Wandering China

An East/West pulse of China's fourth rise from down under.

China broke UN embargo to sell arms to Gaddafi [Independent]

The title sounds absolute enough, but there seems little by way of actual evidence in this report to suggest so. Huge distortion between the true event and media representation – ‘State-controlled Chinese companies apparently sought to sell arms…according to official documents found in a bin in Tripoli… It was unclear whether these weapons had been paid for or delivered.’ 

– – –

China broke UN embargo to sell arms to Gaddafi
By Portia Walker in Tripoli
Source – Independent, published Tuesday, 6 September 2011

Rebel fighters with arms concealed by regime loyalists in a Tripoli furniture factory. Photo – Independent

State-controlled Chinese companies apparently sought to sell arms to the Gaddafi regime for use against the rebel army despite a UN embargo against such sales, according to official documents found in a bin in Tripoli.

The documents, uncovered by a Canadian reporter, show that members of the former Libyan government visited Beijing in July, when the war against the rebels and Nato was in full swing, and met representatives from arms companies in a bid to buy weapons from the Eastern superpower.

An invoice recovered from Libyan government files revealed lists of $200m (£124m) worth of military equipment, including pistols, weapons and rocket launchers. It was unclear whether these weapons had been paid for or delivered.

The shipments could have been delivered through countries such as Algeria or South Africa, which opposed the UN authorisation of Nato military action against Colonel Gaddafi’s forces.

Chinese officials have confirmed that the visit took place but have insisted that no weapons were sold. “Chinese companies have not provided military products to Libya in any direct or indirect form,” Foreign ministry spokeswoman Jiany Yu told reporters at a press conference in Beijing. She said that China strictly adheres to a UN ban on supplying arms to Gaddafi’s regime and backed the role of the UN in a post-conflict Libya.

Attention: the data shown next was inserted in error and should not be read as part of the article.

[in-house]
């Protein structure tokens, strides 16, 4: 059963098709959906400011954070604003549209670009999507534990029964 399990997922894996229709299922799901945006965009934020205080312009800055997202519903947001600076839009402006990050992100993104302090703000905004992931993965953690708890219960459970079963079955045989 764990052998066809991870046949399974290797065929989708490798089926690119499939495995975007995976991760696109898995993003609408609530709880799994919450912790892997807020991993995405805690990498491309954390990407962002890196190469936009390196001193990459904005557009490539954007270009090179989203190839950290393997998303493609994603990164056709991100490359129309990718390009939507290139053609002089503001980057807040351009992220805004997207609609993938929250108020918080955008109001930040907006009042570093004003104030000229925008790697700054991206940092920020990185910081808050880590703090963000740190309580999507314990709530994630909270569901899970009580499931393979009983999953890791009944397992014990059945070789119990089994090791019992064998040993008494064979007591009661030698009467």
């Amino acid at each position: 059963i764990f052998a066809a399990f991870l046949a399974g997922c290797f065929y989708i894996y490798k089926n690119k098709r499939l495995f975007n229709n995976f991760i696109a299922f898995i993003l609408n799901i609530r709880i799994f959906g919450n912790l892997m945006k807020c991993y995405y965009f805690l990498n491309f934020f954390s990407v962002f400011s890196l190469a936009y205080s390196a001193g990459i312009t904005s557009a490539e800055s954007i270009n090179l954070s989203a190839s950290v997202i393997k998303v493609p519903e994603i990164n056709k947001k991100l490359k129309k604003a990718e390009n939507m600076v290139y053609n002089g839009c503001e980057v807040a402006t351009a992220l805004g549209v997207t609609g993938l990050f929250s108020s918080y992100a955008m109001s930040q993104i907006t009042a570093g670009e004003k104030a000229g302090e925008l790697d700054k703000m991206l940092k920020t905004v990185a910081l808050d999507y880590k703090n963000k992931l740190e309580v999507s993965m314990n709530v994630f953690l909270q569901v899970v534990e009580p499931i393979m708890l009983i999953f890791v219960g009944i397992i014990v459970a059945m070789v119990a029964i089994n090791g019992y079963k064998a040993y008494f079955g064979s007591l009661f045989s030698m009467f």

But the news could damage Beijing’s relationship with the new Libyan government. A spokesman for the Transitional National Council said that the new government could bring legal action against China, possibly at the UN.

“It is not nice to have enemies. Maybe there could be a way that the situation could be resolved, but that will depend more on the Chinese government,” Abdul Rahmin Busim told the AP.

China has yet to recognise Libya’s new rebel-led government and abstained from the UN resolution authorising the use of force in Libya.


Filed under: Africa, Beijing Consensus, Chinese Model, Foreign aid, Independent UK, Influence, International Relations, Jasmine Revolution, Libya, Media, military, Politics, The Chinese Identity, The construction of Chinese and Non-Chinese identities

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